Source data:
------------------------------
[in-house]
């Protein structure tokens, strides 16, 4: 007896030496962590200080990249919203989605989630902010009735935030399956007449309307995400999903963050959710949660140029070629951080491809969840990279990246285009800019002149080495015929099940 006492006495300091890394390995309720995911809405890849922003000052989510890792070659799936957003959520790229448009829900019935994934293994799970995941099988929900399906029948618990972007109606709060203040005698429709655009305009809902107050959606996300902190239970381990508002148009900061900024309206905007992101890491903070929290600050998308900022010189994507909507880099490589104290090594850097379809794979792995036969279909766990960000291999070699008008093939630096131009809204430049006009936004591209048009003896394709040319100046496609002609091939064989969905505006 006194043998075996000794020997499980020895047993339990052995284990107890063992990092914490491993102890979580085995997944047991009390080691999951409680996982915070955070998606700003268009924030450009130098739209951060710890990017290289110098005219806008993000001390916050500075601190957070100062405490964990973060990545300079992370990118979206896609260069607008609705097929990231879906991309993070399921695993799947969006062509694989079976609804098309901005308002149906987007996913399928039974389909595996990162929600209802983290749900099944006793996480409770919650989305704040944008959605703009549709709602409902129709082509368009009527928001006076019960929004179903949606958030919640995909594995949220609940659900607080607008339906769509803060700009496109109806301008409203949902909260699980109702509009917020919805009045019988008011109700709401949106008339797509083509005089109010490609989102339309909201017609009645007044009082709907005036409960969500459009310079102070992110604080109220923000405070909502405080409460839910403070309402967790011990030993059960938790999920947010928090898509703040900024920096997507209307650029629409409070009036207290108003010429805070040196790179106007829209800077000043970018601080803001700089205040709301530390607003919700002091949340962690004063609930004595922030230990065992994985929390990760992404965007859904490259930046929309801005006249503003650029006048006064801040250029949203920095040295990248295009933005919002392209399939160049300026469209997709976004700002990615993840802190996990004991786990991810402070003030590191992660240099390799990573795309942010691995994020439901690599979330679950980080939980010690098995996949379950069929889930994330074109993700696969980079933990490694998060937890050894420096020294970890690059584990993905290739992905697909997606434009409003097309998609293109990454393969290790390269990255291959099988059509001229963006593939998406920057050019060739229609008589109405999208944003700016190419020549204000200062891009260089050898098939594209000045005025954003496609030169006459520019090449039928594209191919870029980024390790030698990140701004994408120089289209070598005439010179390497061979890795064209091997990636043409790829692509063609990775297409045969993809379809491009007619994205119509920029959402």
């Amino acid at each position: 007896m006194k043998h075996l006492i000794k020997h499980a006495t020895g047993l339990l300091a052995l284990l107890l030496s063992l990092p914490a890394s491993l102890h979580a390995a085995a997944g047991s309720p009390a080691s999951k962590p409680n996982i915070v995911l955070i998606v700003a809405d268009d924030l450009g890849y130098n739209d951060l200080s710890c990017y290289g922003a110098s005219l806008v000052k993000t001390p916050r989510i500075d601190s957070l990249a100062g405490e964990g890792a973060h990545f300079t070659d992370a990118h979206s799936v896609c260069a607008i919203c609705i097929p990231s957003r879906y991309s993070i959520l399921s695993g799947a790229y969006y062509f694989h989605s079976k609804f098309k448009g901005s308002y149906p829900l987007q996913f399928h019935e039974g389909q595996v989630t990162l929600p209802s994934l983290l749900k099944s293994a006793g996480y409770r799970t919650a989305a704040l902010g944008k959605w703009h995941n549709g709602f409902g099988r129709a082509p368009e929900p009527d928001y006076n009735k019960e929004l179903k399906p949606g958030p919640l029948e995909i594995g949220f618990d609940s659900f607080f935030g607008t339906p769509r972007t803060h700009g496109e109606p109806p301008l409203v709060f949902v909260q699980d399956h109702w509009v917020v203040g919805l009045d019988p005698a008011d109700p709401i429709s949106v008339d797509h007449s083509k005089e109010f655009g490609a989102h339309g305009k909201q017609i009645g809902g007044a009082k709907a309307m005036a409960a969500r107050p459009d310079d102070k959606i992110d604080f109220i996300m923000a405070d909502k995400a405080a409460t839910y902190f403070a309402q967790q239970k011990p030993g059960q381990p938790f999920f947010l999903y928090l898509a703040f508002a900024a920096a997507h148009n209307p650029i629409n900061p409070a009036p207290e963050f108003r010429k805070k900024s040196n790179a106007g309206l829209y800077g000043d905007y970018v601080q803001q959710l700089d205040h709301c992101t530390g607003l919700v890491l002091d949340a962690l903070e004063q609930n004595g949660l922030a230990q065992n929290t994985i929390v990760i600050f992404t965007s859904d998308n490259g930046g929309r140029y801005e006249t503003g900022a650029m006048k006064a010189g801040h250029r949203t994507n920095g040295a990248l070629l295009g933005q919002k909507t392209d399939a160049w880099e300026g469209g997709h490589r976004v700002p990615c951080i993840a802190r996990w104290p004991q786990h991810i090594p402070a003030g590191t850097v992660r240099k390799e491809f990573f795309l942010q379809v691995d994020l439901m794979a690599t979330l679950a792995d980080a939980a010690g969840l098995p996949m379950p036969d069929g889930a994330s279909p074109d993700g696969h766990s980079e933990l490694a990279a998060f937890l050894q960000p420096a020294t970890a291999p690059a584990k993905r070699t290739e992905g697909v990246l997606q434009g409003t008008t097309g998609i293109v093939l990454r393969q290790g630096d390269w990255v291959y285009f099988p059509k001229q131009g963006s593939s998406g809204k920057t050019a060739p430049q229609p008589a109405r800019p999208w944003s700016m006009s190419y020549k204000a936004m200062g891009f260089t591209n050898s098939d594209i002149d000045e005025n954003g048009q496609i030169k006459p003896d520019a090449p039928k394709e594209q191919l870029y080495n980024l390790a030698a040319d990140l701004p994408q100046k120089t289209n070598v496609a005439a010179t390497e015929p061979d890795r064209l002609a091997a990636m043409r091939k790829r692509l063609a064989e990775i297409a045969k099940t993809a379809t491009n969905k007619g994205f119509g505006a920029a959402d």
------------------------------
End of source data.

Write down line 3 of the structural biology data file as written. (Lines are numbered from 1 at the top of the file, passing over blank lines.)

């Amino acid at each position: 007896m006194k043998h075996l006492i000794k020997h499980a006495t020895g047993l339990l300091a052995l284990l107890l030496s063992l990092p914490a890394s491993l102890h979580a390995a085995a997944g047991s309720p009390a080691s999951k962590p409680n996982i915070v995911l955070i998606v700003a809405d268009d924030l450009g890849y130098n739209d951060l200080s710890c990017y290289g922003a110098s005219l806008v000052k993000t001390p916050r989510i500075d601190s957070l990249a100062g405490e964990g890792a973060h990545f300079t070659d992370a990118h979206s799936v896609c260069a607008i919203c609705i097929p990231s957003r879906y991309s993070i959520l399921s695993g799947a790229y969006y062509f694989h989605s079976k609804f098309k448009g901005s308002y149906p829900l987007q996913f399928h019935e039974g389909q595996v989630t990162l929600p209802s994934l983290l749900k099944s293994a006793g996480y409770r799970t919650a989305a704040l902010g944008k959605w703009h995941n549709g709602f409902g099988r129709a082509p368009e929900p009527d928001y006076n009735k019960e929004l179903k399906p949606g958030p919640l029948e995909i594995g949220f618990d609940s659900f607080f935030g607008t339906p769509r972007t803060h700009g496109e109606p109806p301008l409203v709060f949902v909260q699980d399956h109702w509009v917020v203040g919805l009045d019988p005698a008011d109700p709401i429709s949106v008339d797509h007449s083509k005089e109010f655009g490609a989102h339309g305009k909201q017609i009645g809902g007044a009082k709907a309307m005036a409960a969500r107050p459009d310079d102070k959606i992110d604080f109220i996300m923000a405070d909502k995400a405080a409460t839910y902190f403070a309402q967790q239970k011990p030993g059960q381990p938790f999920f947010l999903y928090l898509a703040f508002a900024a920096a997507h148009n209307p650029i629409n900061p409070a009036p207290e963050f108003r010429k805070k900024s040196n790179a106007g309206l829209y800077g000043d905007y970018v601080q803001q959710l700089d205040h709301c992101t530390g607003l919700v890491l002091d949340a962690l903070e004063q609930n004595g949660l922030a230990q065992n929290t994985i929390v990760i600050f992404t965007s859904d998308n490259g930046g929309r140029y801005e006249t503003g900022a650029m006048k006064a010189g801040h250029r949203t994507n920095g040295a990248l070629l295009g933005q919002k909507t392209d399939a160049w880099e300026g469209g997709h490589r976004v700002p990615c951080i993840a802190r996990w104290p004991q786990h991810i090594p402070a003030g590191t850097v992660r240099k390799e491809f990573f795309l942010q379809v691995d994020l439901m794979a690599t979330l679950a792995d980080a939980a010690g969840l098995p996949m379950p036969d069929g889930a994330s279909p074109d993700g696969h766990s980079e933990l490694a990279a998060f937890l050894q960000p420096a020294t970890a291999p690059a584990k993905r070699t290739e992905g697909v990246l997606q434009g409003t008008t097309g998609i293109v093939l990454r393969q290790g630096d390269w990255v291959y285009f099988p059509k001229q131009g963006s593939s998406g809204k920057t050019a060739p430049q229609p008589a109405r800019p999208w944003s700016m006009s190419y020549k204000a936004m200062g891009f260089t591209n050898s098939d594209i002149d000045e005025n954003g048009q496609i030169k006459p003896d520019a090449p039928k394709e594209q191919l870029y080495n980024l390790a030698a040319d990140l701004p994408q100046k120089t289209n070598v496609a005439a010179t390497e015929p061979d890795r064209l002609a091997a990636m043409r091939k790829r692509l063609a064989e990775i297409a045969k099940t993809a379809t491009n969905k007619g994205f119509g505006a920029a959402d």